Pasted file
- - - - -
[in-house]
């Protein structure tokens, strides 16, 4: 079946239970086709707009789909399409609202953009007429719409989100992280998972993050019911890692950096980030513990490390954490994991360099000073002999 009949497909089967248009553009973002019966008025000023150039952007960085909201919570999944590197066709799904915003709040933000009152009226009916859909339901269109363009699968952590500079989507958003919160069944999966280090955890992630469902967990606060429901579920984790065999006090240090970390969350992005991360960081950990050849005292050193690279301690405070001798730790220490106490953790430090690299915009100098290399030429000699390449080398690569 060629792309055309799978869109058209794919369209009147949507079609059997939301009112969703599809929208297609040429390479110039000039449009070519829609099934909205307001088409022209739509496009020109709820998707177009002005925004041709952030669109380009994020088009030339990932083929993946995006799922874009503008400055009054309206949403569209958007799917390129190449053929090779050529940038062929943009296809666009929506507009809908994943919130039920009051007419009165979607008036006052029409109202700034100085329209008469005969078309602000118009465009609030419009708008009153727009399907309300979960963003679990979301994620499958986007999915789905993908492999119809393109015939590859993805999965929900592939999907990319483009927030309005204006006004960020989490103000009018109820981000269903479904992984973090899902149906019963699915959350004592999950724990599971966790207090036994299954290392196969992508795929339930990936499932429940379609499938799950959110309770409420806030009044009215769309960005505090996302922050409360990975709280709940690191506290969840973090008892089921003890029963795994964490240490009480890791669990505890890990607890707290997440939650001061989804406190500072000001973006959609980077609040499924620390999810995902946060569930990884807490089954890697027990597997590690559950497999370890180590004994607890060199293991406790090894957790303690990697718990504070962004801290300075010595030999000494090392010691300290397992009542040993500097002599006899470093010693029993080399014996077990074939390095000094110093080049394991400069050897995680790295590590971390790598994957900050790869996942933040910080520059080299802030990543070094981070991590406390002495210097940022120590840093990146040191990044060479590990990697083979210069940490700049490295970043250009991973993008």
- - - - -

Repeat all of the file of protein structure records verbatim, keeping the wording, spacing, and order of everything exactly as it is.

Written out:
[in-house]
């Protein structure tokens, strides 16, 4: 079946239970086709707009789909399409609202953009007429719409989100992280998972993050019911890692950096980030513990490390954490994991360099000073002999 009949497909089967248009553009973002019966008025000023150039952007960085909201919570999944590197066709799904915003709040933000009152009226009916859909339901269109363009699968952590500079989507958003919160069944999966280090955890992630469902967990606060429901579920984790065999006090240090970390969350992005991360960081950990050849005292050193690279301690405070001798730790220490106490953790430090690299915009100098290399030429000699390449080398690569 060629792309055309799978869109058209794919369209009147949507079609059997939301009112969703599809929208297609040429390479110039000039449009070519829609099934909205307001088409022209739509496009020109709820998707177009002005925004041709952030669109380009994020088009030339990932083929993946995006799922874009503008400055009054309206949403569209958007799917390129190449053929090779050529940038062929943009296809666009929506507009809908994943919130039920009051007419009165979607008036006052029409109202700034100085329209008469005969078309602000118009465009609030419009708008009153727009399907309300979960963003679990979301994620499958986007999915789905993908492999119809393109015939590859993805999965929900592939999907990319483009927030309005204006006004960020989490103000009018109820981000269903479904992984973090899902149906019963699915959350004592999950724990599971966790207090036994299954290392196969992508795929339930990936499932429940379609499938799950959110309770409420806030009044009215769309960005505090996302922050409360990975709280709940690191506290969840973090008892089921003890029963795994964490240490009480890791669990505890890990607890707290997440939650001061989804406190500072000001973006959609980077609040499924620390999810995902946060569930990884807490089954890697027990597997590690559950497999370890180590004994607890060199293991406790090894957790303690990697718990504070962004801290300075010595030999000494090392010691300290397992009542040993500097002599006899470093010693029993080399014996077990074939390095000094110093080049394991400069050897995680790295590590971390790598994957900050790869996942933040910080520059080299802030990543070094981070991590406390002495210097940022120590840093990146040191990044060479590990990697083979210069940490700049490295970043250009991973993008």